• breathing muscle weakness
  • lung infection

Usually treatment of choice are


Any Questions?

Of course, if you have any questions or concerns, please discuss them with the ICU nurses and doctors.

All Intensive Care procedures carry a degree of risk even when performed by skilled and experienced staff. Please discuss these issues with the medical and nursing staff who are caring for your loved one and of course, if you have any questions or concerns, please ask the ICU nurses and doctors.

The information contained on this page is general in nature and therefore cannot reflect individual Patient variation. It is meant as a back up to specific information which will be discussed with you by the Doctors and Nurses caring for your loved one. INTENSIVE CARE HOTLINE attests to the accuracy of the information contained here BUT takes no responsibility for how it may apply to an individual Patient. Please refer to the full disclaimer.

How can you have PEACE OF MIND, control, power and influence whilst your loved one is critically ill in Intensive Care?

You get to that all important feeling of PEACE OF MIND, CONTROL, POWER AND INFLUENCE when you download your FREE “INSTANT IMPACT” report NOW by entering your email below! In Your FREE “INSTANT IMPACT” report you’ll learn quickly how to get PEACE OF MIND, real power and real control and how you can influence decision making fast, whilst your loved one is critically ill in Intensive Care! Your FREE “INSTANT IMPACT” Report gives you in-depth insight that you must know whilst your loved one is critically ill or is even dying in Intensive Care! Sign up and download your FREE “INSTANT IMPACT” REPORT now by entering your email below!

In your FREE “INSTANT IMPACT” REPORT you’ll learn how to speak the “secret” Intensive Care language so that the doctors and the nurses know straight away that you are an insider and that you know and understand what’s really happening in Intensive Care!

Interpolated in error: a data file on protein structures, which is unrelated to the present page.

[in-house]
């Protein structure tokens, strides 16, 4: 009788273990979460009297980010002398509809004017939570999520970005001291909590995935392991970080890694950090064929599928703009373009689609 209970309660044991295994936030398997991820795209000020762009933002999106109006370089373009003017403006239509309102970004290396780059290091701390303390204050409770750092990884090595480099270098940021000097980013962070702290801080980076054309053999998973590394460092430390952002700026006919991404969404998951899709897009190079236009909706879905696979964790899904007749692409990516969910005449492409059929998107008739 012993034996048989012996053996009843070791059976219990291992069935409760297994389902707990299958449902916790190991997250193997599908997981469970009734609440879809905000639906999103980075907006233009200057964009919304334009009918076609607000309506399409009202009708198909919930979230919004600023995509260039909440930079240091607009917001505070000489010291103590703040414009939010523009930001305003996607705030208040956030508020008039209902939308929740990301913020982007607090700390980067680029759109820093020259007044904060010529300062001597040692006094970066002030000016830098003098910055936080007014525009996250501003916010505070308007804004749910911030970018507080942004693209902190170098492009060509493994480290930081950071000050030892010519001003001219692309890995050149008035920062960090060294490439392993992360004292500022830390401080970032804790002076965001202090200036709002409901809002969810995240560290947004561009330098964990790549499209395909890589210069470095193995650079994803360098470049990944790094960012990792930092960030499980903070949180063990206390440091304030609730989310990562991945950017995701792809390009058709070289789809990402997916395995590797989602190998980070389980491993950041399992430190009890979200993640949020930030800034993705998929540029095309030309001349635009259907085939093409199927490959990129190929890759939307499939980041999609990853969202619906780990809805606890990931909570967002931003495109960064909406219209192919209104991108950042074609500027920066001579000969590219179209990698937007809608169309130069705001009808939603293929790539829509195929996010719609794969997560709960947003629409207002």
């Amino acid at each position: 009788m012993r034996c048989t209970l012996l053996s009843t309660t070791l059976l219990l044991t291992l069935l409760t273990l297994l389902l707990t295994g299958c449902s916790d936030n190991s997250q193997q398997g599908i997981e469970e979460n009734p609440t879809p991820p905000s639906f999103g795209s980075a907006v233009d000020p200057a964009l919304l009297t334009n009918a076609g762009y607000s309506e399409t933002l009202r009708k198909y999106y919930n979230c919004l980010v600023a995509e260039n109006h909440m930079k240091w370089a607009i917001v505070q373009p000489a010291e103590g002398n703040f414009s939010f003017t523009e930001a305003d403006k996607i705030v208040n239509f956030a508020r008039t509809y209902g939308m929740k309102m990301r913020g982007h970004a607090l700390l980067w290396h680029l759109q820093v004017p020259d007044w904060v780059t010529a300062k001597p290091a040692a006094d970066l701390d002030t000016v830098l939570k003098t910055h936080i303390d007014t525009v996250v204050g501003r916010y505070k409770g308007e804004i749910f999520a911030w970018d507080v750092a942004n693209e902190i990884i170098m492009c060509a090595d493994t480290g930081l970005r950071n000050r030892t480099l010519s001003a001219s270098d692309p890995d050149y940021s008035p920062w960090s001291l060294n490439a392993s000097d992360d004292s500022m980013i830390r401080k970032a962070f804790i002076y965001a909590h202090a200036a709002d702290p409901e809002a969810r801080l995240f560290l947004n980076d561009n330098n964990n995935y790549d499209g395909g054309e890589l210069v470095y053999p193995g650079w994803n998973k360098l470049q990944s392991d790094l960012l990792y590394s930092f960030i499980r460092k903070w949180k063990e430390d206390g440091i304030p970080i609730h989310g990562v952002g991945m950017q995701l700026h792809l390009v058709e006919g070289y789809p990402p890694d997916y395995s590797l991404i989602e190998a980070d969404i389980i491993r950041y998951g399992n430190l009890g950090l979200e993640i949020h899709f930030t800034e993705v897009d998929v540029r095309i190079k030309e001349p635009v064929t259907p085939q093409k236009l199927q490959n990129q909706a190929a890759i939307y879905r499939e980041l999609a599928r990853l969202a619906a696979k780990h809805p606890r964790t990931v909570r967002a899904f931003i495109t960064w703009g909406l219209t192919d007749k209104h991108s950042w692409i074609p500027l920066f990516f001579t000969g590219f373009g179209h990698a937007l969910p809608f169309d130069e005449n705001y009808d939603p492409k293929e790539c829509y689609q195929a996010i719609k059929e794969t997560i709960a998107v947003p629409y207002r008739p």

In your FREE reports you’ll also discover

  • How to ask the doctors and the nurses the right questions
  • Discover the many competing interests in Intensive Care and how your critically ill loved one’s treatment may depend on those competing interests
  • How to eliminate fear, frustration, stress, struggle and vulnerability even if your loved one is dying
  • 5 “killer” tips& strategies helping you to get on the right path to PEACE OF MIND, control, power and influence in your situation
  • You’ll get real world examples that you can easily adapt to your and your critically ill loved one’s situation
  • How to stop being intimidated by the Intensive Care team and how you will be seen as equals
  • You’ll get crucial ‘BEHIND THE SCENES’ insight so that you know and understand what is really happening in Intensive Care
  • How you need to manage doctors and nurses in Intensive Care(it’s not what you think)

Make sure you also check out our “blog” section for tips& strategies and also check out our your questions answered section where we answer your questions or send me an email to support@intensivecarehotline.com with your questions!

Sincerely, your Friend
Patrik Hutzel